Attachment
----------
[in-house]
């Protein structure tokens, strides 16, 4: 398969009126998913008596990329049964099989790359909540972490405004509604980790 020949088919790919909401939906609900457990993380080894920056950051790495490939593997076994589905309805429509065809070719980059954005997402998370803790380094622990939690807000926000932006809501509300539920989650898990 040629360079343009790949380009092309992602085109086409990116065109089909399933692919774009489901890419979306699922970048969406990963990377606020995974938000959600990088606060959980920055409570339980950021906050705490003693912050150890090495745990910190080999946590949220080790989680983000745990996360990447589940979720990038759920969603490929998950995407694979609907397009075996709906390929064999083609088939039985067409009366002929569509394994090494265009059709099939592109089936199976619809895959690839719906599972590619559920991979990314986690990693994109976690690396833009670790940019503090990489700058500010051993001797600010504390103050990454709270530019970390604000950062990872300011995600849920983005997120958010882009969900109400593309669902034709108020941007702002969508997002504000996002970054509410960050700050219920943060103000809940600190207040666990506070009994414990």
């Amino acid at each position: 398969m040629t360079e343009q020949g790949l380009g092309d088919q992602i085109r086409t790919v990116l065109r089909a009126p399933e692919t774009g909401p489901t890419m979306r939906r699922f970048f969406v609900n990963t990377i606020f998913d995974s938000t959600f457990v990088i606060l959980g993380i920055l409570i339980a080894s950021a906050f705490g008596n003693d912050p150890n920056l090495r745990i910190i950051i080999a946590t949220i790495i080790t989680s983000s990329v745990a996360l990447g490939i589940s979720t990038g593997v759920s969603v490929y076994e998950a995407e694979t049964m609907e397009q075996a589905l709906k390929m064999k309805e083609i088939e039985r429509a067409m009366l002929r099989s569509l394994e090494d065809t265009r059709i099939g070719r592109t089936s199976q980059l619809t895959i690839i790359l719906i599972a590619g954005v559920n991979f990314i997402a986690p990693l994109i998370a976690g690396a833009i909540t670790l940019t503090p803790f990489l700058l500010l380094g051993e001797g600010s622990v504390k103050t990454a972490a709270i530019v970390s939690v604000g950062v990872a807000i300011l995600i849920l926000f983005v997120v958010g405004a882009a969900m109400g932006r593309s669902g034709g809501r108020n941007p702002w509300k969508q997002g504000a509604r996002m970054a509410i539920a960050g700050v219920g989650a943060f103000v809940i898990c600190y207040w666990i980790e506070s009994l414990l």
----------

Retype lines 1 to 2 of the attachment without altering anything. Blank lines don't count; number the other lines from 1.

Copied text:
[in-house]
């Protein structure tokens, strides 16, 4: 398969009126998913008596990329049964099989790359909540972490405004509604980790 020949088919790919909401939906609900457990993380080894920056950051790495490939593997076994589905309805429509065809070719980059954005997402998370803790380094622990939690807000926000932006809501509300539920989650898990 040629360079343009790949380009092309992602085109086409990116065109089909399933692919774009489901890419979306699922970048969406990963990377606020995974938000959600990088606060959980920055409570339980950021906050705490003693912050150890090495745990910190080999946590949220080790989680983000745990996360990447589940979720990038759920969603490929998950995407694979609907397009075996709906390929064999083609088939039985067409009366002929569509394994090494265009059709099939592109089936199976619809895959690839719906599972590619559920991979990314986690990693994109976690690396833009670790940019503090990489700058500010051993001797600010504390103050990454709270530019970390604000950062990872300011995600849920983005997120958010882009969900109400593309669902034709108020941007702002969508997002504000996002970054509410960050700050219920943060103000809940600190207040666990506070009994414990």